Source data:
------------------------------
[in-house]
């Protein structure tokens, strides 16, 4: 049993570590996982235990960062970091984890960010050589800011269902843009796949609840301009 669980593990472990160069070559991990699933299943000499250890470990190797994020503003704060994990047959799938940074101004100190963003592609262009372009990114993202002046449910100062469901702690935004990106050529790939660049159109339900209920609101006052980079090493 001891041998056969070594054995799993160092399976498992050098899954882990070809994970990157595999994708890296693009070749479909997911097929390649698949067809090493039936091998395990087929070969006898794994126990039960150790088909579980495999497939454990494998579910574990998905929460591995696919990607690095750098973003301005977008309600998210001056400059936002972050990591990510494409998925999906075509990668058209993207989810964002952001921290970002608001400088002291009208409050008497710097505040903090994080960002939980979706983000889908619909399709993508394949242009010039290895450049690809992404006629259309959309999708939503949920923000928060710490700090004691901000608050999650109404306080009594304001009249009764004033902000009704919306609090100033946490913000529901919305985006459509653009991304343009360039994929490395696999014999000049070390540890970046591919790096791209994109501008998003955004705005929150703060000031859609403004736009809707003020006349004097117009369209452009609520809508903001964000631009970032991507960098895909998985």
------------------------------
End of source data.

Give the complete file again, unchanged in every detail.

[in-house]
């Protein structure tokens, strides 16, 4: 049993570590996982235990960062970091984890960010050589800011269902843009796949609840301009 669980593990472990160069070559991990699933299943000499250890470990190797994020503003704060994990047959799938940074101004100190963003592609262009372009990114993202002046449910100062469901702690935004990106050529790939660049159109339900209920609101006052980079090493 001891041998056969070594054995799993160092399976498992050098899954882990070809994970990157595999994708890296693009070749479909997911097929390649698949067809090493039936091998395990087929070969006898794994126990039960150790088909579980495999497939454990494998579910574990998905929460591995696919990607690095750098973003301005977008309600998210001056400059936002972050990591990510494409998925999906075509990668058209993207989810964002952001921290970002608001400088002291009208409050008497710097505040903090994080960002939980979706983000889908619909399709993508394949242009010039290895450049690809992404006629259309959309999708939503949920923000928060710490700090004691901000608050999650109404306080009594304001009249009764004033902000009704919306609090100033946490913000529901919305985006459509653009991304343009360039994929490395696999014999000049070390540890970046591919790096791209994109501008998003955004705005929150703060000031859609403004736009809707003020006349004097117009369209452009609520809508903001964000631009970032991507960098895909998985």